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data may need to be specially integrated with the data structures of a fixed EDC system. Regulation Many EDC solutions must be deployed in environments regulated by government agencies. These agencies have a good record for ensuring that companies produce secure and reliable systems, but the rapid growth in electronic systems is making it difficult to keep up. Widespread use of technologies, such as electronic signatures, is not advanced and thus proving an EDC system can be difficult. The US Food and Drink Administration (FDA) cast a long shadow over companies wishing to exploit EDC in the pharmaceutical sector. Although the accompanying 21CFR Part 11 regulation appears to be in the process of simplification to stimulate development in this area, many organisations are being held back by the FDA's unclear stance. This is an area that needs consideration at the start of any investigation of EDC but should not be allowed to impede it. Benefits of Electronic Data Capture The descriptions above demonstrate the wide benefits of EDC. The following list is a summary to help show how an investment in an EDC solution can quickly be repaid. q Remove slow human input and data transfer stage - The manual re-entry of data recorded on paper is expensive and unreliable. EDC removes this step altogether. q Immediate validation of input - Immediate validation of data entry and transfer trap errors early and help to eliminate them. q Data can be gathered in an easily processed form - Data entry is quick and efficient and tuneable to the user population. q Instant access by co-workers - As soon as the data is on the system, other staff in the organisation can see it and use it. q Data is searchable and easily categorised - This is especially important when compared to paper records such as lab notebooks. q Feed into workflow - Subsequent processing can proceed immediately the data is received. q Quick decision making - A critical benefit is that a decision point in a project can be reached much more quickly, saving both time and money.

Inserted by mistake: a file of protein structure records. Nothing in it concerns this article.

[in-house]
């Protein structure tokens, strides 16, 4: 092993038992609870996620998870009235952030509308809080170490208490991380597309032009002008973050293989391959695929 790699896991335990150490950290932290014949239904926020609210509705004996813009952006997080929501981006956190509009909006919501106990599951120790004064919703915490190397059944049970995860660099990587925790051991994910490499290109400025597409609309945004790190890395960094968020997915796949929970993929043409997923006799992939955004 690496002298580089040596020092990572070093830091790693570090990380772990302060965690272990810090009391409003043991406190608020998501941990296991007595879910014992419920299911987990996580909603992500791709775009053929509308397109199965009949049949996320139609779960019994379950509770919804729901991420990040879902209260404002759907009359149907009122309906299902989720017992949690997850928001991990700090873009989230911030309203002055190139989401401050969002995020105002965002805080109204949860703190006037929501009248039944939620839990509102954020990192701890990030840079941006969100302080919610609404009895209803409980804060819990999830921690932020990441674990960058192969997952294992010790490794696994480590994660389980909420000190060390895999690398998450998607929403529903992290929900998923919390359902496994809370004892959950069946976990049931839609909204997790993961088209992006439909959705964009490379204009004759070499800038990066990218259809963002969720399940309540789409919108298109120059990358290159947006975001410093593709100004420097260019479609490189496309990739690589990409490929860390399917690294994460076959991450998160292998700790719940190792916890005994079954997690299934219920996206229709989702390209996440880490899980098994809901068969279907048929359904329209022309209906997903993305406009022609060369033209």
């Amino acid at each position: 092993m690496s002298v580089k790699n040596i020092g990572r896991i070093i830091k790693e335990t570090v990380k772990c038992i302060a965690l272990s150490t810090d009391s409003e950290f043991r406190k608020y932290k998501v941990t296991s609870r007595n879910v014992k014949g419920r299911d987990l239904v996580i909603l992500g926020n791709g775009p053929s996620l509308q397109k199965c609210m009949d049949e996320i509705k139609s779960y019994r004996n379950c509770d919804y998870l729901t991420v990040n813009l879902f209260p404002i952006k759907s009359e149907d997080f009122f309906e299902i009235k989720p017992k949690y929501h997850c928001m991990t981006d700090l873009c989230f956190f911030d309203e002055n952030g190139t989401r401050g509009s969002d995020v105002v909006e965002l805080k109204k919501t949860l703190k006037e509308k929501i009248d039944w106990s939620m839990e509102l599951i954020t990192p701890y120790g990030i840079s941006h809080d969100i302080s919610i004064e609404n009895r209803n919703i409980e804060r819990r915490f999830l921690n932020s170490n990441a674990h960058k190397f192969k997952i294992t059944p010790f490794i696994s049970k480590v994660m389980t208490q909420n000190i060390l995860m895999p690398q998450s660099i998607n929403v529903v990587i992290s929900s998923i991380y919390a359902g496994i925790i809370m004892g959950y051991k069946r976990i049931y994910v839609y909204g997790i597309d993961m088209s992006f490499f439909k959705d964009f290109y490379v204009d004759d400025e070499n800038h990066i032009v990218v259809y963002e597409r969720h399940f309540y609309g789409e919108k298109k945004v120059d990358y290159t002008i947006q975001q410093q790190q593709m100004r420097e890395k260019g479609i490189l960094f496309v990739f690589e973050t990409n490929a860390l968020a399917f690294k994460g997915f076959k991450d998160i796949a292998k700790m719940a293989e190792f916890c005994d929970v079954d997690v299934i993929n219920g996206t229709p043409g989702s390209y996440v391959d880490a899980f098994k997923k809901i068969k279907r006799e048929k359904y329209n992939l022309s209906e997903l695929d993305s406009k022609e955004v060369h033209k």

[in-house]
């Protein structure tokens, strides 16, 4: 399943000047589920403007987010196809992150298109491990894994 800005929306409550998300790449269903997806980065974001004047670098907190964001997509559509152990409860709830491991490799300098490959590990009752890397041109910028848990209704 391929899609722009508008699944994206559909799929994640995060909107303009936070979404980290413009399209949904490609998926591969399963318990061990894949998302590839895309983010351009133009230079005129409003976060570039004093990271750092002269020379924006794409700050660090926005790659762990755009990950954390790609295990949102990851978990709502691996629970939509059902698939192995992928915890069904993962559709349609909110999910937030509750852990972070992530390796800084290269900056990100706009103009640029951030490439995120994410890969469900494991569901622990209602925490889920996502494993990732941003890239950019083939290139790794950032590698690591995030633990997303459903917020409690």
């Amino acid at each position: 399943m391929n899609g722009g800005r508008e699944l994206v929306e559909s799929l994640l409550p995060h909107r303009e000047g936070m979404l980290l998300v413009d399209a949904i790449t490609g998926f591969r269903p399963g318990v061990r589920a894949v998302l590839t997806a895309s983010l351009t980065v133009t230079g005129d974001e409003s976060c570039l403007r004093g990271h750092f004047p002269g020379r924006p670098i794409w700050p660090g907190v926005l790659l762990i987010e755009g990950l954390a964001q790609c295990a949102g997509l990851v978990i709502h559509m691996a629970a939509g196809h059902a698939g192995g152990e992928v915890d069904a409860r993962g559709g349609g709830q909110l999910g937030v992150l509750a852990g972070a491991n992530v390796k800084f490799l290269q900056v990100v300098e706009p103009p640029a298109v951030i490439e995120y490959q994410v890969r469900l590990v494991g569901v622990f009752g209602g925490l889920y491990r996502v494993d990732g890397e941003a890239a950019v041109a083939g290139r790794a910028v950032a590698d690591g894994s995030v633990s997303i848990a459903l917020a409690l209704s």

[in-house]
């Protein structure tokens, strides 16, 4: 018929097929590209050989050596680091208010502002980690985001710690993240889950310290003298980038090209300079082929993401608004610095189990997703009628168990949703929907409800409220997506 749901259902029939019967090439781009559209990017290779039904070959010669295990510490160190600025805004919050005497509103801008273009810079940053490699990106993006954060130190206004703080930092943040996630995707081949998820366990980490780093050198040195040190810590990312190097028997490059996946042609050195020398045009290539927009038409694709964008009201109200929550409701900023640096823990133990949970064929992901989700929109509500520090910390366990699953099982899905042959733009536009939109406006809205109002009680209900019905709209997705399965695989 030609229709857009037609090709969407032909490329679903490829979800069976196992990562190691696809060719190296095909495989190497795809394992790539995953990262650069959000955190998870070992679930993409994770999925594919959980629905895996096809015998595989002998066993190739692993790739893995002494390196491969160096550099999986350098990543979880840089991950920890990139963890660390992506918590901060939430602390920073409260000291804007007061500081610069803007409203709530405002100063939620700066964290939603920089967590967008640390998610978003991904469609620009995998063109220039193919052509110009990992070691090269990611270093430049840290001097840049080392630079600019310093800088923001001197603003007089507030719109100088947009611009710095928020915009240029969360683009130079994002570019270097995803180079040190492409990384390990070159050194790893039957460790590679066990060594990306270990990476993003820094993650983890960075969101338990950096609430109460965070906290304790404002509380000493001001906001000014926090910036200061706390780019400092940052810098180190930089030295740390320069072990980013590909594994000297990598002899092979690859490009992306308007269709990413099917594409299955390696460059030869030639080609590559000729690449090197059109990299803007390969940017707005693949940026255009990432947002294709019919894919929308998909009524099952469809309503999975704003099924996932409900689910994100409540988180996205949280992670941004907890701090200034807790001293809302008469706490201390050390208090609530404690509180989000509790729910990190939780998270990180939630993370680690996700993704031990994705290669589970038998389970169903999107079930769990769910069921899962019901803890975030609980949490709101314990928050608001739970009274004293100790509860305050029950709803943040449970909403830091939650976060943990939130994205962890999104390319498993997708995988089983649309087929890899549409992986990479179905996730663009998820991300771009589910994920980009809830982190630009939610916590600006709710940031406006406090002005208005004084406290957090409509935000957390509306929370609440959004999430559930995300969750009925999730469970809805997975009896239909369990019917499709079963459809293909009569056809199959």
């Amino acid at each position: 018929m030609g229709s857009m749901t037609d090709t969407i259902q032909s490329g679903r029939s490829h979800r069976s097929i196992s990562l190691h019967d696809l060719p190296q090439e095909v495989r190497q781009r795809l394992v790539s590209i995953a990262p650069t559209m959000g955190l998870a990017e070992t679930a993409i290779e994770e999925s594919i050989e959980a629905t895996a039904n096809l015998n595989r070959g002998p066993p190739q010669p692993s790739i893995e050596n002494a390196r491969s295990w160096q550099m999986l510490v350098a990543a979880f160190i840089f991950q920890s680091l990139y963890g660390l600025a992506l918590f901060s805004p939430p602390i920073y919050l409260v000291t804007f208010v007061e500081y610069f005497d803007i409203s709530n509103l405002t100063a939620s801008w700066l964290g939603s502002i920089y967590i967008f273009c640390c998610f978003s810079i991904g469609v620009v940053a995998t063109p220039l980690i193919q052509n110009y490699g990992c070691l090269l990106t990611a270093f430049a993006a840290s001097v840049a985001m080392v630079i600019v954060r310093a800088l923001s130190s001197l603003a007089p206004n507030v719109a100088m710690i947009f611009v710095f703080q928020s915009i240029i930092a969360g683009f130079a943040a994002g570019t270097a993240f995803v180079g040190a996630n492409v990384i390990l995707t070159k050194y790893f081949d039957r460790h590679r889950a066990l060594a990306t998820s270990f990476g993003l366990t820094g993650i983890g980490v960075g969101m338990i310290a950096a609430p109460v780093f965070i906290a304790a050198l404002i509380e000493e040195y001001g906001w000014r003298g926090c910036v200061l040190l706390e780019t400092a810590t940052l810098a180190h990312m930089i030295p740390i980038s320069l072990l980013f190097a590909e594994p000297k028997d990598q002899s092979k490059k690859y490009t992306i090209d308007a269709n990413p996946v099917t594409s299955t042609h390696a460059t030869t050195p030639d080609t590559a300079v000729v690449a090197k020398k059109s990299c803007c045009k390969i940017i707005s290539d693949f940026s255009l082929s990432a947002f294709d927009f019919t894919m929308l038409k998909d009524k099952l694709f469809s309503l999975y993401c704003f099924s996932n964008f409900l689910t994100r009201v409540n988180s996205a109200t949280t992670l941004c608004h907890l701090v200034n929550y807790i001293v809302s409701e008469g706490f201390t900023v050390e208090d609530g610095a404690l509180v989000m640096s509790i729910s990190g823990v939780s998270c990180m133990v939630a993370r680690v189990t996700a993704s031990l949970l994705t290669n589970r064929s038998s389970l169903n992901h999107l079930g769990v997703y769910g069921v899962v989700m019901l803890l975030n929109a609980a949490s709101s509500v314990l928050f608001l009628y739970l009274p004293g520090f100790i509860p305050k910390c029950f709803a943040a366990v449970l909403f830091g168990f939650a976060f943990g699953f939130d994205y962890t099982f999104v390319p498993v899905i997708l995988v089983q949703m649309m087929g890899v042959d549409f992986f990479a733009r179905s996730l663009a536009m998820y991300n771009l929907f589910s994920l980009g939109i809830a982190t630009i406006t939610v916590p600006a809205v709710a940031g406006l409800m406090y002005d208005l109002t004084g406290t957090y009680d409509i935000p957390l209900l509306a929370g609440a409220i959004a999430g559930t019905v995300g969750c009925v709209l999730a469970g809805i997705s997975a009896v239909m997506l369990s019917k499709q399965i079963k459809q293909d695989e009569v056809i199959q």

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Case Studies The following demonstrate how EDC has been used in practical situations and how this has been a major benefit to organisations. The following short descriptions show ways in which it is being deployed and some of the benefits. Clinical Trials using Adaptive Learning To ensure they are statistically valid, clinical trials need large numbers of subjects (patients). This is especially true of Phase 2 (Dose calculation) and Phase 3 (Effectiveness) trials. Advanced statistical techniques can be used to steer the trial to ensure the maximum information is extracted from the minimum number of subjects. The software allocates a dose of target compound or placebo based on the patient condition and the gaps in the system's knowledge. To ensure this happens effectively, the information must be fed into a central system where the calculation occurs. The response must be then sent back to the investigator. For conditions where immediate treatment is vital this must occur very quickly, potentially from anywhere in the world. The results of the treatment must also be fed back quickly to ensure the knowledge base is kept up to date for further treatment allocations. A major pharmaceutical company approached Tessella to provide a system to exploit these techniques. A phase 2 trial was to be deployed globally in around 200 centres. The equipment in these centres was highly variable, and the lowest common denominator was a phone and fax system. The decision was thus taken to use fax based data submission and dose allocation responses. Tessella developed the fax handling software using an off the shelf Optical Character Recognition (OCR) package that decoded the incoming faxes and sent responses back again. We also developed a flexible database and a management reporting and administration suite. The statistical calculation engine was provided by Duke University in the USA. The entire system was supported 24 hours per day by a Tessella team. The clinical trial ran for 18 months, gathering data from approximately 1000patients. Using the advanced analysis, 300 fewer patients were required before the end conditions were reached. The EDC approach also meant that the last patient form was received only a few weeks after the end of the trial allowing further investigation decisions to be brought forward significantly.